It was so cold he was afraid his fingers would lose grip. They already felt half numb. His feet were numbing where he was curling his toes into what grip he could find. He shimmied down the freezing pipe trying not to think about what might be going on in the room above. He had to get down before someone saw him, before his fingers gave way and he fell down.

His feet touched the snow-crusted sidewalk and he groped about for his shoes in the dim light. It was so cold his entire body hurt as he slipped his feet into his shoes and pulled the sides of his jacket together and walked briskly down the street. No running. He mustn’t run. He had to look as if he were simply walking home after a long evening rather than running from a woman’s apartment.

He was shaking as he rounded the end of the block and turned into another street. The air was frigid, his breath coming out in white clouds, and even though he had his coat buttoned tightly the shock to his body in comparison with the warmth of Liesl’s bed was too much. He carried on walking, stamping warmth into his legs, wishing he had had time to pull his sock on. But he would be back at the apartment soon. He had to take the long way to be sure he wasn’t being followed, but he wasn’t going to make it that long.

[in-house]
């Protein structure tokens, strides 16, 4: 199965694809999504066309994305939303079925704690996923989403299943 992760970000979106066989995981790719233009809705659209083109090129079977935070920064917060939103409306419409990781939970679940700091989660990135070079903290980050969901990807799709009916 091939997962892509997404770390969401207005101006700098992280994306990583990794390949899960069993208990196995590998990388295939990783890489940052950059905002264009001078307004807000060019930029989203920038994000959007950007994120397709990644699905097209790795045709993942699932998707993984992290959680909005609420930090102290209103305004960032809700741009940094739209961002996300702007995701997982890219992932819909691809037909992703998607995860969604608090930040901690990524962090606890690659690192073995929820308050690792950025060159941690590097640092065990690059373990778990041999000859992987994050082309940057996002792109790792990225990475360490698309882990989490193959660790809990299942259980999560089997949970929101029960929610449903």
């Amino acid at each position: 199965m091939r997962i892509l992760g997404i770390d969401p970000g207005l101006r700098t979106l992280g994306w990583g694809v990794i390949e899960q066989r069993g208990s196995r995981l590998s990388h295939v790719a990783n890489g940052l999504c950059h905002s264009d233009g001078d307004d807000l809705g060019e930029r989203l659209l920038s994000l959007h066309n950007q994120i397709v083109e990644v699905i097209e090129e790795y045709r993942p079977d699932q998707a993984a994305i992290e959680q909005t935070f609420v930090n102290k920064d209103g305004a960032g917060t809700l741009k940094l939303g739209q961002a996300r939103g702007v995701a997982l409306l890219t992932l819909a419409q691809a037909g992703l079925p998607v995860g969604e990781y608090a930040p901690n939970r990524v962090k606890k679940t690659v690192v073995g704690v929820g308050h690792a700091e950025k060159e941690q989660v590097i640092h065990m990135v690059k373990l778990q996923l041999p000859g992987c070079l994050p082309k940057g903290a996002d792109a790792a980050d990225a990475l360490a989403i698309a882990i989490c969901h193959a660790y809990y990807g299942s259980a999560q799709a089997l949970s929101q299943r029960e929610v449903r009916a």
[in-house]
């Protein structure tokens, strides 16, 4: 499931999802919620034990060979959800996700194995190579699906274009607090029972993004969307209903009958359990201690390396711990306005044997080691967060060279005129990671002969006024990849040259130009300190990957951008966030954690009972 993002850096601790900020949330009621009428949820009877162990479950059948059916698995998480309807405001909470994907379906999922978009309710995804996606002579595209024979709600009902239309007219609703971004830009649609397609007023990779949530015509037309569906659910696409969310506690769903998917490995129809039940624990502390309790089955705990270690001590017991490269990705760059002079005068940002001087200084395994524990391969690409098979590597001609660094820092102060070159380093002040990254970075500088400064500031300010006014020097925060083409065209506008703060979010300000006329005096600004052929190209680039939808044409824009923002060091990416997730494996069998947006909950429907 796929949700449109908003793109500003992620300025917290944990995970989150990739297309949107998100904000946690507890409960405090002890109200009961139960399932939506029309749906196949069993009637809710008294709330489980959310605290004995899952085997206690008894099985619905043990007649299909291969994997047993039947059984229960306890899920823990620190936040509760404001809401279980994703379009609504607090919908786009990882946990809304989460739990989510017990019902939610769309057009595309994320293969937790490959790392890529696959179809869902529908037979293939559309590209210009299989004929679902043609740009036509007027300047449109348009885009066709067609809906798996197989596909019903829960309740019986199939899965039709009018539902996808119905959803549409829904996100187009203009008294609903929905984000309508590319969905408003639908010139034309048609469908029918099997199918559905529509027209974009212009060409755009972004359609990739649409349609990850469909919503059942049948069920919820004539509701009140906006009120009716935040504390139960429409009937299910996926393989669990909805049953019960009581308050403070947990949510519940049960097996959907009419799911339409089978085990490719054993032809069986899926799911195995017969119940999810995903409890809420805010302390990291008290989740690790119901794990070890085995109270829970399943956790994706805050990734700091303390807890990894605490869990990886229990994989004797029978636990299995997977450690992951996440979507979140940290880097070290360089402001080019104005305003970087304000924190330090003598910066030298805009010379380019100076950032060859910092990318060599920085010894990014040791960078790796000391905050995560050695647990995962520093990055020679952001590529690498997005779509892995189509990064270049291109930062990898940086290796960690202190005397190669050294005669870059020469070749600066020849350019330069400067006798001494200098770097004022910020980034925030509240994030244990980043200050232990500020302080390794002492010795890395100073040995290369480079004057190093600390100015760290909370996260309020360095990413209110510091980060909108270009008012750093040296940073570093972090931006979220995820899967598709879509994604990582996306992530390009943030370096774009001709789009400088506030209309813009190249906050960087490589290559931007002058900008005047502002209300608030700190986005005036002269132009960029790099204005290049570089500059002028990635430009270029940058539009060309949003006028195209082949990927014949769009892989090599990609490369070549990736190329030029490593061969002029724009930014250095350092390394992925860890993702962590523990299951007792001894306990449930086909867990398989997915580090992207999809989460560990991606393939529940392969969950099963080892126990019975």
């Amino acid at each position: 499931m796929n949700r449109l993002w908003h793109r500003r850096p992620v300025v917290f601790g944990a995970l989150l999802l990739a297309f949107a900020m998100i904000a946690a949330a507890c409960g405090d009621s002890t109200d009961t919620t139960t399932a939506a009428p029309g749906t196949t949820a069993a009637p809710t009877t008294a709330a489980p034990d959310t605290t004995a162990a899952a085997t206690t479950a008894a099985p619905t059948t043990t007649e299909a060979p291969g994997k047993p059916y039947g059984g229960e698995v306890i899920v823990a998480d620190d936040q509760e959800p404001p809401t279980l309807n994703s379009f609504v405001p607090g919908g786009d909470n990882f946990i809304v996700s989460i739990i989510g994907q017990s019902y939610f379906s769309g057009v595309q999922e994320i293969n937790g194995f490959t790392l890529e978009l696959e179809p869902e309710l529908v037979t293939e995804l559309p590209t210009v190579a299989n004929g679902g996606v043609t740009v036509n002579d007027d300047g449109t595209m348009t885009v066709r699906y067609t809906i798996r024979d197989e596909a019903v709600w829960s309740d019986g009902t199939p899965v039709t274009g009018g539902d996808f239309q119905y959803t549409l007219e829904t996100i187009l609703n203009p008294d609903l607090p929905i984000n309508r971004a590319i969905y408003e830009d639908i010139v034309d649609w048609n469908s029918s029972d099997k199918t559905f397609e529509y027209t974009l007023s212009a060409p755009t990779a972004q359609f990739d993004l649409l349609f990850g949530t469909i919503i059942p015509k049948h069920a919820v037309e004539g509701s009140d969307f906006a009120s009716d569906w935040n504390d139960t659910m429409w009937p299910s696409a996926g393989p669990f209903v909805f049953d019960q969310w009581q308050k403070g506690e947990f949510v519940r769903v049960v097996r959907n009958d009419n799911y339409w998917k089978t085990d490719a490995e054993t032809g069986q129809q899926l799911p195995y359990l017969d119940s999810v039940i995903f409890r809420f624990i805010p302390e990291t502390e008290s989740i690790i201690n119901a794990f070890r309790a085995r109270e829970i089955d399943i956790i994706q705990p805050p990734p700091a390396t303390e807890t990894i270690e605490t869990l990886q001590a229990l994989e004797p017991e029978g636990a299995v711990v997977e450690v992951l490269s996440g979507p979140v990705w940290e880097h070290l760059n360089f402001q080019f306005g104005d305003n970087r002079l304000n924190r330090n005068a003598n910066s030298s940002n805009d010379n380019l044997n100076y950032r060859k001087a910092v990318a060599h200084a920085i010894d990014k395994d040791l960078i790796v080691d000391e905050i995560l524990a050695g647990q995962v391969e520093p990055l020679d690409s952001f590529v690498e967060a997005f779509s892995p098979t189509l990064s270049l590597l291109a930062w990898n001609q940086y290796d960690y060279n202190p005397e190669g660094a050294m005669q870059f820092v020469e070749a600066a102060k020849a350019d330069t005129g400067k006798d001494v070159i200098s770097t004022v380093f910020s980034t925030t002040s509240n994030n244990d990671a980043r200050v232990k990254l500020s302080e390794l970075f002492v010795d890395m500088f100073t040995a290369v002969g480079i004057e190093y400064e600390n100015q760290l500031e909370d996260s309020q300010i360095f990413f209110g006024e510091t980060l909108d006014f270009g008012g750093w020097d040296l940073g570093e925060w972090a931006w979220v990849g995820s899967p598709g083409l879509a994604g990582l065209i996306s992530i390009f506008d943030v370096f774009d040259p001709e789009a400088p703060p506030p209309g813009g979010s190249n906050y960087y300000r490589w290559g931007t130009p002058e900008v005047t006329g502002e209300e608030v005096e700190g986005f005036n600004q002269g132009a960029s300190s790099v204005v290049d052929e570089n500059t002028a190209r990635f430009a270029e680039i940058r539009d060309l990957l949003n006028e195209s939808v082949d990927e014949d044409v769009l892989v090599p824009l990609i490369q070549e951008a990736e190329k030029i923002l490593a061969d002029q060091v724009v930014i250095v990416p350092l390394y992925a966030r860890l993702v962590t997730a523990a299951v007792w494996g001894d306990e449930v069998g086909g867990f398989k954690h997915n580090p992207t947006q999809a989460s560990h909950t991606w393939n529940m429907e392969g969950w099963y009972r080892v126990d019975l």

By the time he was approaching the front of the apartment building he was certain that there was no one behind him. He stopped just outside, leaning against the railings and lighting a cigarette, watching the street around him. There was no movement. He could see no telling footprints in the newly fallen snow, and pretty soon his own prints would be covered over.

He pushed the door open, and went inside.


There was a light on in the apartment. He opened the door slowly, always cautious, but it was just Rollin, sitting in his armchair with his feet up on the table, a glass of something that looked like scotch in his hand.